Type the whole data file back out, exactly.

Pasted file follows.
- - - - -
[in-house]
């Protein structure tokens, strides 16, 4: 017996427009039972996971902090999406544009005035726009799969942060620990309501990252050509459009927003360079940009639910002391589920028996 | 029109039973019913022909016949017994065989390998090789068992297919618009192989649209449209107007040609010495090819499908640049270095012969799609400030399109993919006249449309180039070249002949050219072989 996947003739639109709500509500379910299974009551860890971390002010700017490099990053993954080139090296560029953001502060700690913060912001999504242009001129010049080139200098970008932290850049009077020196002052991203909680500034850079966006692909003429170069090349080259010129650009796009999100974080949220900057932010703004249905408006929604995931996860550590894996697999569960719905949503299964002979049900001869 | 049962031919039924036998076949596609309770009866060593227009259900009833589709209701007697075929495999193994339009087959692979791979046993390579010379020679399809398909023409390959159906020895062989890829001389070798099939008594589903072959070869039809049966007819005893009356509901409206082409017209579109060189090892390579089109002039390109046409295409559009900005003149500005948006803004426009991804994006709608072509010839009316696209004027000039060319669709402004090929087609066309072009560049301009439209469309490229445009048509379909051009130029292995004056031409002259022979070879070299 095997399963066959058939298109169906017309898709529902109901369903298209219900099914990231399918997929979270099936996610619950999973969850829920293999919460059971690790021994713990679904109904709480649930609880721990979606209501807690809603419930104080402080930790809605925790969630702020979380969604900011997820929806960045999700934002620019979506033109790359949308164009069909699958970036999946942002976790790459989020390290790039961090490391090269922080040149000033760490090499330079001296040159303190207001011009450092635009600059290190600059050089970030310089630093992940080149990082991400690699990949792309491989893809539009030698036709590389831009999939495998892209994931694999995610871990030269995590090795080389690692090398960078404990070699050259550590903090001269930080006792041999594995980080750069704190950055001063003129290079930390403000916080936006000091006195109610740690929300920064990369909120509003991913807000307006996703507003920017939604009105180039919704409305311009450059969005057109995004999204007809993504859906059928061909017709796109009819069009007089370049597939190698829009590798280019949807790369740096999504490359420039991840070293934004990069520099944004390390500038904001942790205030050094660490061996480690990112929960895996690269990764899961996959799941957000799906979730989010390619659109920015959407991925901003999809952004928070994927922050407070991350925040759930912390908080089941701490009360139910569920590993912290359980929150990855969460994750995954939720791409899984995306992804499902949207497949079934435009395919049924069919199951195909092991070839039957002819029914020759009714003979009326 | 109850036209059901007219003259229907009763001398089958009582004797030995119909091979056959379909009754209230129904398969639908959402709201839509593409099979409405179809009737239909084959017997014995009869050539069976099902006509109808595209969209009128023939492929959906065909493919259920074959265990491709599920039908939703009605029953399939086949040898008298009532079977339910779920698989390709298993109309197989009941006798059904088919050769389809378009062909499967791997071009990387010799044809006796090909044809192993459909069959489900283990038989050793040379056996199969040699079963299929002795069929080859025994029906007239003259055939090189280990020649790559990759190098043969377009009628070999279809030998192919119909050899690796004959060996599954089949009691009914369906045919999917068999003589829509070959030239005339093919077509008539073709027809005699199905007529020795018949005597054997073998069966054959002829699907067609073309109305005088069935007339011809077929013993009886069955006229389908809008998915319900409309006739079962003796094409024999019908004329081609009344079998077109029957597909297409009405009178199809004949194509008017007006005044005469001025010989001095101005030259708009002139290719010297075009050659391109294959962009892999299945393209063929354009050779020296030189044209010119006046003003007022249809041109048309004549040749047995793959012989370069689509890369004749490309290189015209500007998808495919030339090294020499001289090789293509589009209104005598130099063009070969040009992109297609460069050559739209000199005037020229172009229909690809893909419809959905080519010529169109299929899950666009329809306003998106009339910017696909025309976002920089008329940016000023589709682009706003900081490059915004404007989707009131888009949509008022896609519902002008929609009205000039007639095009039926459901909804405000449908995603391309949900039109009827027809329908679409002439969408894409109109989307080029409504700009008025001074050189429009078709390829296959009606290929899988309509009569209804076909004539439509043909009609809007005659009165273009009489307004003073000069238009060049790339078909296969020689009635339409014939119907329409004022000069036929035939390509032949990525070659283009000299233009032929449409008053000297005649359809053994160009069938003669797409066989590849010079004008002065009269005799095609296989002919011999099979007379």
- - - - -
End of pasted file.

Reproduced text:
[in-house]
């Protein structure tokens, strides 16, 4: 017996427009039972996971902090999406544009005035726009799969942060620990309501990252050509459009927003360079940009639910002391589920028996 | 029109039973019913022909016949017994065989390998090789068992297919618009192989649209449209107007040609010495090819499908640049270095012969799609400030399109993919006249449309180039070249002949050219072989 996947003739639109709500509500379910299974009551860890971390002010700017490099990053993954080139090296560029953001502060700690913060912001999504242009001129010049080139200098970008932290850049009077020196002052991203909680500034850079966006692909003429170069090349080259010129650009796009999100974080949220900057932010703004249905408006929604995931996860550590894996697999569960719905949503299964002979049900001869 | 049962031919039924036998076949596609309770009866060593227009259900009833589709209701007697075929495999193994339009087959692979791979046993390579010379020679399809398909023409390959159906020895062989890829001389070798099939008594589903072959070869039809049966007819005893009356509901409206082409017209579109060189090892390579089109002039390109046409295409559009900005003149500005948006803004426009991804994006709608072509010839009316696209004027000039060319669709402004090929087609066309072009560049301009439209469309490229445009048509379909051009130029292995004056031409002259022979070879070299 095997399963066959058939298109169906017309898709529902109901369903298209219900099914990231399918997929979270099936996610619950999973969850829920293999919460059971690790021994713990679904109904709480649930609880721990979606209501807690809603419930104080402080930790809605925790969630702020979380969604900011997820929806960045999700934002620019979506033109790359949308164009069909699958970036999946942002976790790459989020390290790039961090490391090269922080040149000033760490090499330079001296040159303190207001011009450092635009600059290190600059050089970030310089630093992940080149990082991400690699990949792309491989893809539009030698036709590389831009999939495998892209994931694999995610871990030269995590090795080389690692090398960078404990070699050259550590903090001269930080006792041999594995980080750069704190950055001063003129290079930390403000916080936006000091006195109610740690929300920064990369909120509003991913807000307006996703507003920017939604009105180039919704409305311009450059969005057109995004999204007809993504859906059928061909017709796109009819069009007089370049597939190698829009590798280019949807790369740096999504490359420039991840070293934004990069520099944004390390500038904001942790205030050094660490061996480690990112929960895996690269990764899961996959799941957000799906979730989010390619659109920015959407991925901003999809952004928070994927922050407070991350925040759930912390908080089941701490009360139910569920590993912290359980929150990855969460994750995954939720791409899984995306992804499902949207497949079934435009395919049924069919199951195909092991070839039957002819029914020759009714003979009326 | 109850036209059901007219003259229907009763001398089958009582004797030995119909091979056959379909009754209230129904398969639908959402709201839509593409099979409405179809009737239909084959017997014995009869050539069976099902006509109808595209969209009128023939492929959906065909493919259920074959265990491709599920039908939703009605029953399939086949040898008298009532079977339910779920698989390709298993109309197989009941006798059904088919050769389809378009062909499967791997071009990387010799044809006796090909044809192993459909069959489900283990038989050793040379056996199969040699079963299929002795069929080859025994029906007239003259055939090189280990020649790559990759190098043969377009009628070999279809030998192919119909050899690796004959060996599954089949009691009914369906045919999917068999003589829509070959030239005339093919077509008539073709027809005699199905007529020795018949005597054997073998069966054959002829699907067609073309109305005088069935007339011809077929013993009886069955006229389908809008998915319900409309006739079962003796094409024999019908004329081609009344079998077109029957597909297409009405009178199809004949194509008017007006005044005469001025010989001095101005030259708009002139290719010297075009050659391109294959962009892999299945393209063929354009050779020296030189044209010119006046003003007022249809041109048309004549040749047995793959012989370069689509890369004749490309290189015209500007998808495919030339090294020499001289090789293509589009209104005598130099063009070969040009992109297609460069050559739209000199005037020229172009229909690809893909419809959905080519010529169109299929899950666009329809306003998106009339910017696909025309976002920089008329940016000023589709682009706003900081490059915004404007989707009131888009949509008022896609519902002008929609009205000039007639095009039926459901909804405000449908995603391309949900039109009827027809329908679409002439969408894409109109989307080029409504700009008025001074050189429009078709390829296959009606290929899988309509009569209804076909004539439509043909009609809007005659009165273009009489307004003073000069238009060049790339078909296969020689009635339409014939119907329409004022000069036929035939390509032949990525070659283009000299233009032929449409008053000297005649359809053994160009069938003669797409066989590849010079004008002065009269005799095609296989002919011999099979007379």